Recently renamed in honor of Michael Jackson, the Brewers Association Beer Journalism Awards "recognize outstanding media coverage that increases beer drinkers' understanding of the diversity and flavor of American craft beer."

There are three awards: one for consumer print media, one for consumer electronic media, and one for trade and specialized beer and brewing media. The presentations will be held at the Great American Beer Festival in Denver in October.

Nominate your favorite beer writer for any article written or broadcast between 1 July, 2007 and 30 June, 2008.

Nominations (and applications) will be accepted by the Brewers Association from 1 June 2008 through 30 July 2008 at:

Friday, May 16, 2008

Mild in May, in the UK

Mild in May in the UKIt's Mild in May in the UK. That is, Mild Ale.

But exactly what is Mild Ale -- and what is "traditional" mild ale-- may depend upon which year one chooses for the basis of the "tradition".

First, a definition of modern Mild Ale, and of the May campaign:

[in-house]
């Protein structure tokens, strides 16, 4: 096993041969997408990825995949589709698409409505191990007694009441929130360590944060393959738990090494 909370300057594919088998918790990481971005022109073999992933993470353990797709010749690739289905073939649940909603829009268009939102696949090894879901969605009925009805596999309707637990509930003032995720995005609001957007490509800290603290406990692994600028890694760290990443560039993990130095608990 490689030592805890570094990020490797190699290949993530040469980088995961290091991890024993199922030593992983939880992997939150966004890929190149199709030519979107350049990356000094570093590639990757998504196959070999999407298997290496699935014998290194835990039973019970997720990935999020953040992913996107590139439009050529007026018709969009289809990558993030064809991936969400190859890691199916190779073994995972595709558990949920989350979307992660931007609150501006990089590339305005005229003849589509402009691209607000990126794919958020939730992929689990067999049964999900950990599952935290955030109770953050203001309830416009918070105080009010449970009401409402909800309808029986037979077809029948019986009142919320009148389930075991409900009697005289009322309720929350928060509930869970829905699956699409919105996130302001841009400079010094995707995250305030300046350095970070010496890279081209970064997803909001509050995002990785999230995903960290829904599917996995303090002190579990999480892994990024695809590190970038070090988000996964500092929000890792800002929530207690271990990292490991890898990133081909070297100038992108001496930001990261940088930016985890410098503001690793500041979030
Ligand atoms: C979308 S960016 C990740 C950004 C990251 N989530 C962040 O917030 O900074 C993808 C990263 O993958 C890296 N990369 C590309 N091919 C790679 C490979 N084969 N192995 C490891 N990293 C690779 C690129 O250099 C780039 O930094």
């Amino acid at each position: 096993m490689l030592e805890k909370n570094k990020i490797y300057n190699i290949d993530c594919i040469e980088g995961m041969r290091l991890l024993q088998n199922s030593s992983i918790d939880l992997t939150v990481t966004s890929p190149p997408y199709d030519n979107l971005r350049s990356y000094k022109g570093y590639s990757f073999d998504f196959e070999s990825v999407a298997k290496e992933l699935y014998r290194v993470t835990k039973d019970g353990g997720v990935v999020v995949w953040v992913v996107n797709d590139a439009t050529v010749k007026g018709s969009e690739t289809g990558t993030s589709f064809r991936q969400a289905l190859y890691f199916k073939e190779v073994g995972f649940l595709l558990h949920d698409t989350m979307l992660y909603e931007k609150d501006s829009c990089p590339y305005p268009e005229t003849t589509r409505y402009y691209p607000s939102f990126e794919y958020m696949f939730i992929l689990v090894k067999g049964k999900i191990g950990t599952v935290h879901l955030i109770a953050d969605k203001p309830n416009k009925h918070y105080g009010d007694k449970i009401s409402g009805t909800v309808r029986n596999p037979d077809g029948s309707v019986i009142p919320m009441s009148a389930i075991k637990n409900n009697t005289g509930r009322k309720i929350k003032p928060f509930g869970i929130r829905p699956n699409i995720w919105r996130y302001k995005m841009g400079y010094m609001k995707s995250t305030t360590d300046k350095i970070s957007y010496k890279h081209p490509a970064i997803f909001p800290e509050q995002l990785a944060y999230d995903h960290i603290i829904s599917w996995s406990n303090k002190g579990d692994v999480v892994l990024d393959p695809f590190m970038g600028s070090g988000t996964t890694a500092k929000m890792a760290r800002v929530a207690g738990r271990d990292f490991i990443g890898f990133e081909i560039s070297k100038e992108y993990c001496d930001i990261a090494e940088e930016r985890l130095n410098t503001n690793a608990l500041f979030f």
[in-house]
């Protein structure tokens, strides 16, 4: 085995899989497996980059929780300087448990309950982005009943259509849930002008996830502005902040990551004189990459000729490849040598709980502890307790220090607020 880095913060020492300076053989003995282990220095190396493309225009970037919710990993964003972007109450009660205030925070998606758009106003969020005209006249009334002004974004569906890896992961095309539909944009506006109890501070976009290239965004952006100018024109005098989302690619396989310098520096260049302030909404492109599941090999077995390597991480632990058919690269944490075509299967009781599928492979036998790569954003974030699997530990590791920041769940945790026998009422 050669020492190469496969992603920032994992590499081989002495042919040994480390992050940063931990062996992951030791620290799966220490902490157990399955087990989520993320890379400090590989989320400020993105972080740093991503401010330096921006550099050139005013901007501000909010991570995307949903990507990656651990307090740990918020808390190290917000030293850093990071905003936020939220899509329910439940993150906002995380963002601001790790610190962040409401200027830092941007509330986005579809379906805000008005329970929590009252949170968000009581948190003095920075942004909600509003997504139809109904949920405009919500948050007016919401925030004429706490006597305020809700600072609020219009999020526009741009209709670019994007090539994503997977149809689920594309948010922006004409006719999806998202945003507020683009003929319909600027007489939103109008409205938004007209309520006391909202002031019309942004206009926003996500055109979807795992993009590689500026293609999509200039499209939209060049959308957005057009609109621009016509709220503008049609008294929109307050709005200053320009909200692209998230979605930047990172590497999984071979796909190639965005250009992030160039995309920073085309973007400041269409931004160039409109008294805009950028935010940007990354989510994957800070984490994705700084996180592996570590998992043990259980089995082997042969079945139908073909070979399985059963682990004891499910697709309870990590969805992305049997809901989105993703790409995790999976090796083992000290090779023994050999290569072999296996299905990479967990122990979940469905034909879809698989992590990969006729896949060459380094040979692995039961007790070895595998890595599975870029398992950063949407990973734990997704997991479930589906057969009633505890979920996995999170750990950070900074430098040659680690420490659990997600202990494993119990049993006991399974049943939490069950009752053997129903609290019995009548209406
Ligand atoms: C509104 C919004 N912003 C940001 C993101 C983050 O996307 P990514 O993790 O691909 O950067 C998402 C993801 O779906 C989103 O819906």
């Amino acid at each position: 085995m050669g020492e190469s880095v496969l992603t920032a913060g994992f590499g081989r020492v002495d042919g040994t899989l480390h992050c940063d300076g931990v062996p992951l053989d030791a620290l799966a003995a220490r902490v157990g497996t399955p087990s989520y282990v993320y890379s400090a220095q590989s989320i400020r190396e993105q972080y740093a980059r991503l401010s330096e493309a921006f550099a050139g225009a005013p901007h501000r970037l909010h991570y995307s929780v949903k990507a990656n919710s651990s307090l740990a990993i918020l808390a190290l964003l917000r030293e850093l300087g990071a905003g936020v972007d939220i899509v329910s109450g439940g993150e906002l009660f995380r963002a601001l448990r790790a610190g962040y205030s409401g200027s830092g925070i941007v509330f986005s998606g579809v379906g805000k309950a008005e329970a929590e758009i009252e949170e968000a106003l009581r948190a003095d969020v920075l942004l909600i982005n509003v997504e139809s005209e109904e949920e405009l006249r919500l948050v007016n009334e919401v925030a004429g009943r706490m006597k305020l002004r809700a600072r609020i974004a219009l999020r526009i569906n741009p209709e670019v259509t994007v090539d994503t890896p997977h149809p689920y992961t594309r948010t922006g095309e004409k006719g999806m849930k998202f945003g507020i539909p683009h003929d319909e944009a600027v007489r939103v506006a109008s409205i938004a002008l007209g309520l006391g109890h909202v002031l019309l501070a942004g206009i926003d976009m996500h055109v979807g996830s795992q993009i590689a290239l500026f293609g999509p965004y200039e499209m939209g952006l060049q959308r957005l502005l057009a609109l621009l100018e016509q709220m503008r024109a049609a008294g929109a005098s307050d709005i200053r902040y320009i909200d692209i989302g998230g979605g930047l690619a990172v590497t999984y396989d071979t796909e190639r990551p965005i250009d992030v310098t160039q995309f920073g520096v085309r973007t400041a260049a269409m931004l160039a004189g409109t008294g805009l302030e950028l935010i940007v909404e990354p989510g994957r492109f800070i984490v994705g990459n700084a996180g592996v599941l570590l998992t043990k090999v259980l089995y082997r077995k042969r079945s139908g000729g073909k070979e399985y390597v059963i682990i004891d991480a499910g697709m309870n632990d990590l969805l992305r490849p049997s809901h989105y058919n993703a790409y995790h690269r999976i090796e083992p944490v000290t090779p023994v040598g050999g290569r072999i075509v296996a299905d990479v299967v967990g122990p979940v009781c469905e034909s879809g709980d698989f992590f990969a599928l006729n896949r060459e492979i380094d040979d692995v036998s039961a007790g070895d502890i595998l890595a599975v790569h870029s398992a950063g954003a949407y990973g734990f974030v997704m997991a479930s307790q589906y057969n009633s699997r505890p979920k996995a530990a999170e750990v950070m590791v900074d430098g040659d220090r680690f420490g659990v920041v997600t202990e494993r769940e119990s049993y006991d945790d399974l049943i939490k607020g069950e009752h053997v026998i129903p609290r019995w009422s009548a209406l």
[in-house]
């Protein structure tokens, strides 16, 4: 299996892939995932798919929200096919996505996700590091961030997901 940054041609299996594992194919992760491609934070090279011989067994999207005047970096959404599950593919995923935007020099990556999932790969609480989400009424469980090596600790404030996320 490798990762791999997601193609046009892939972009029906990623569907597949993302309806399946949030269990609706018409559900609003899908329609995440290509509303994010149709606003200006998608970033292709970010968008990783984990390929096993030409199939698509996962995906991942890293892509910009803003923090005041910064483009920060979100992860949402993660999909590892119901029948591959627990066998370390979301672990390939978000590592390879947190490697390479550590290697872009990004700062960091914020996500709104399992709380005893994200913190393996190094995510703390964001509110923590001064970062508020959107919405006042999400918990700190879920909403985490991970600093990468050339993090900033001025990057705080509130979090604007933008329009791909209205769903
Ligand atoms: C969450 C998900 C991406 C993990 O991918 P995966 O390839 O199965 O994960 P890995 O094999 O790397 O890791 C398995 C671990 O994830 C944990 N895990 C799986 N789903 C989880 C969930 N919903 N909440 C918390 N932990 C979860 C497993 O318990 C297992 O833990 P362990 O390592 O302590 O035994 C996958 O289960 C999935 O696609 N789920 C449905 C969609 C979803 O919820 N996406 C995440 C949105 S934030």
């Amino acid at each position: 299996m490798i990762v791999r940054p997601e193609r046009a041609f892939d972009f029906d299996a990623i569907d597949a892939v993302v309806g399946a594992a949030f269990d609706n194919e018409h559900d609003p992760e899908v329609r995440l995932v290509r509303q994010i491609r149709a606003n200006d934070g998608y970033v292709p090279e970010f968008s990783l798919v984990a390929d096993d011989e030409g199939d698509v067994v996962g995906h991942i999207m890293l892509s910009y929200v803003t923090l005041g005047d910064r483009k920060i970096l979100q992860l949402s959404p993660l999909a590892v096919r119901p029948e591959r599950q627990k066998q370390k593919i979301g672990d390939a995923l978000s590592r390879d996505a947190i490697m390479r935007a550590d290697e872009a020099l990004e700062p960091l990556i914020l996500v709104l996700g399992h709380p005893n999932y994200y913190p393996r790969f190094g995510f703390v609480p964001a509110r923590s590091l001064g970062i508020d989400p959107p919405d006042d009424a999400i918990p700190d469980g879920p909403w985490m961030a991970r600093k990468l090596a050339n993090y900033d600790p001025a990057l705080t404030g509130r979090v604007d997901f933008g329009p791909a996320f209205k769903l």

CAMRA, the Campaign for Real Ale, and a number of pubs and breweries, will be celebrating the beer style Mild in May with a variety of different events to raise the awareness of this endangered beer style.

Mild is one of the most traditional beer styles, and whilst it is enjoying a small revival in today's real ale market, it still only accounts for an estimated 3-5% of all real ale sales. Mild has perhaps been overshadowed in recent years by more fashionable beers such as golden ales and premium bitters.

Mild beers tend not to be very strong and have an ABV in the 3% to 3.5 % range. They are usually dark in colour, due to the use of well-roasted malts or barley, and are often less hopped than bitters, having a chocolatey character with nutty burnt flavours.

In the US, the Beer Judge Certification Program defines Mild as: